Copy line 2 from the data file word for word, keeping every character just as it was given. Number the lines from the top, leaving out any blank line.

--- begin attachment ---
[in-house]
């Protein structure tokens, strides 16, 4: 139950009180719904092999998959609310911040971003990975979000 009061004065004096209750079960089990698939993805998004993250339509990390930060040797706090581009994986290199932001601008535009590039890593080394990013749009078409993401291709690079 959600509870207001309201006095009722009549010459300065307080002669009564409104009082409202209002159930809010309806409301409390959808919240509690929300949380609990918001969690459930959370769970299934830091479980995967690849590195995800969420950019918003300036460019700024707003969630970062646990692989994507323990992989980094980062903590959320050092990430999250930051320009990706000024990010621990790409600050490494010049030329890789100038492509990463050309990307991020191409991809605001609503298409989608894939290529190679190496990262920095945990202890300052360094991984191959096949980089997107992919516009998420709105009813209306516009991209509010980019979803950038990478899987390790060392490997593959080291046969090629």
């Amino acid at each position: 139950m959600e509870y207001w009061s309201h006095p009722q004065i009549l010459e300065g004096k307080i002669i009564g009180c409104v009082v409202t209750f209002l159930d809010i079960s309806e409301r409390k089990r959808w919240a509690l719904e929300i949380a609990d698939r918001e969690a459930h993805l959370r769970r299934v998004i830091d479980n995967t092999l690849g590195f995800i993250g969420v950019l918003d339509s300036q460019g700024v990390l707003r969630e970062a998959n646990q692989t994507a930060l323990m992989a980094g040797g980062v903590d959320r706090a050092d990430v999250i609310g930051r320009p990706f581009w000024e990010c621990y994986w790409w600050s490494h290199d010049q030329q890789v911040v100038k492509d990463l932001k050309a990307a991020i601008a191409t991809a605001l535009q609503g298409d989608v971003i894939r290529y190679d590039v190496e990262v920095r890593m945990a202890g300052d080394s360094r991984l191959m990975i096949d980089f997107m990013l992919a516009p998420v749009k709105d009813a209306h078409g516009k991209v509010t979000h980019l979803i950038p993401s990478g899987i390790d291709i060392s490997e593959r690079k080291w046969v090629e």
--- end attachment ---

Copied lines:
């Protein structure tokens, strides 16, 4: 139950009180719904092999998959609310911040971003990975979000 009061004065004096209750079960089990698939993805998004993250339509990390930060040797706090581009994986290199932001601008535009590039890593080394990013749009078409993401291709690079 959600509870207001309201006095009722009549010459300065307080002669009564409104009082409202209002159930809010309806409301409390959808919240509690929300949380609990918001969690459930959370769970299934830091479980995967690849590195995800969420950019918003300036460019700024707003969630970062646990692989994507323990992989980094980062903590959320050092990430999250930051320009990706000024990010621990790409600050490494010049030329890789100038492509990463050309990307991020191409991809605001609503298409989608894939290529190679190496990262920095945990202890300052360094991984191959096949980089997107992919516009998420709105009813209306516009991209509010980019979803950038990478899987390790060392490997593959080291046969090629």